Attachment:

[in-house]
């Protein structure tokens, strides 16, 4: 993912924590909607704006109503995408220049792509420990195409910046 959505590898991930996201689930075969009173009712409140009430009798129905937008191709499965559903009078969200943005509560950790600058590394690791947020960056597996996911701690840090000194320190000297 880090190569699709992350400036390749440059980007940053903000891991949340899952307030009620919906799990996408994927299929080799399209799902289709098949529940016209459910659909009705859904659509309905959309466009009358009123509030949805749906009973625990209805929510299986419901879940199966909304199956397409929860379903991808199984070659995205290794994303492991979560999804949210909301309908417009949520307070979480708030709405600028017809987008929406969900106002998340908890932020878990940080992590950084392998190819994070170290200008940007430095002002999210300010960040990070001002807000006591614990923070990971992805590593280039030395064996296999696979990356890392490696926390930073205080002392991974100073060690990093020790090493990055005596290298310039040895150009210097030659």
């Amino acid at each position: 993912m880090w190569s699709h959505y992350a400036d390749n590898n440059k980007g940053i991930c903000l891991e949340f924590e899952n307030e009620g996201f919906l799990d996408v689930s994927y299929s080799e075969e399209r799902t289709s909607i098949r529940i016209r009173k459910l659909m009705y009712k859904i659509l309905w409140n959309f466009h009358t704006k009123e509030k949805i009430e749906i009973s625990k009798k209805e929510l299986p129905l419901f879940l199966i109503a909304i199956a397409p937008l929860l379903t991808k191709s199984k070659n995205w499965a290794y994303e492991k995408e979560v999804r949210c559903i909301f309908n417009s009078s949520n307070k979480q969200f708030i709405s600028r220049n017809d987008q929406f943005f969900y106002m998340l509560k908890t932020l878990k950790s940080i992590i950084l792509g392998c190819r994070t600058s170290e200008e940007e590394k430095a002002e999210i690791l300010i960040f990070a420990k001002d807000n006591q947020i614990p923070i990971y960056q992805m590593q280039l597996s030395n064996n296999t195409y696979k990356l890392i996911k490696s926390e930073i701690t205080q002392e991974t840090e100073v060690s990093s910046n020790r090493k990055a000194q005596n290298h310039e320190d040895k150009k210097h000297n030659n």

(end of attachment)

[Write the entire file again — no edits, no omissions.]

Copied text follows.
[in-house]
């Protein structure tokens, strides 16, 4: 993912924590909607704006109503995408220049792509420990195409910046 959505590898991930996201689930075969009173009712409140009430009798129905937008191709499965559903009078969200943005509560950790600058590394690791947020960056597996996911701690840090000194320190000297 880090190569699709992350400036390749440059980007940053903000891991949340899952307030009620919906799990996408994927299929080799399209799902289709098949529940016209459910659909009705859904659509309905959309466009009358009123509030949805749906009973625990209805929510299986419901879940199966909304199956397409929860379903991808199984070659995205290794994303492991979560999804949210909301309908417009949520307070979480708030709405600028017809987008929406969900106002998340908890932020878990940080992590950084392998190819994070170290200008940007430095002002999210300010960040990070001002807000006591614990923070990971992805590593280039030395064996296999696979990356890392490696926390930073205080002392991974100073060690990093020790090493990055005596290298310039040895150009210097030659």
């Amino acid at each position: 993912m880090w190569s699709h959505y992350a400036d390749n590898n440059k980007g940053i991930c903000l891991e949340f924590e899952n307030e009620g996201f919906l799990d996408v689930s994927y299929s080799e075969e399209r799902t289709s909607i098949r529940i016209r009173k459910l659909m009705y009712k859904i659509l309905w409140n959309f466009h009358t704006k009123e509030k949805i009430e749906i009973s625990k009798k209805e929510l299986p129905l419901f879940l199966i109503a909304i199956a397409p937008l929860l379903t991808k191709s199984k070659n995205w499965a290794y994303e492991k995408e979560v999804r949210c559903i909301f309908n417009s009078s949520n307070k979480q969200f708030i709405s600028r220049n017809d987008q929406f943005f969900y106002m998340l509560k908890t932020l878990k950790s940080i992590i950084l792509g392998c190819r994070t600058s170290e200008e940007e590394k430095a002002e999210i690791l300010i960040f990070a420990k001002d807000n006591q947020i614990p923070i990971y960056q992805m590593q280039l597996s030395n064996n296999t195409y696979k990356l890392i996911k490696s926390e930073i701690t205080q002392e991974t840090e100073v060690s990093s910046n020790r090493k990055a000194q005596n290298h310039e320190d040895k150009k210097h000297n030659n």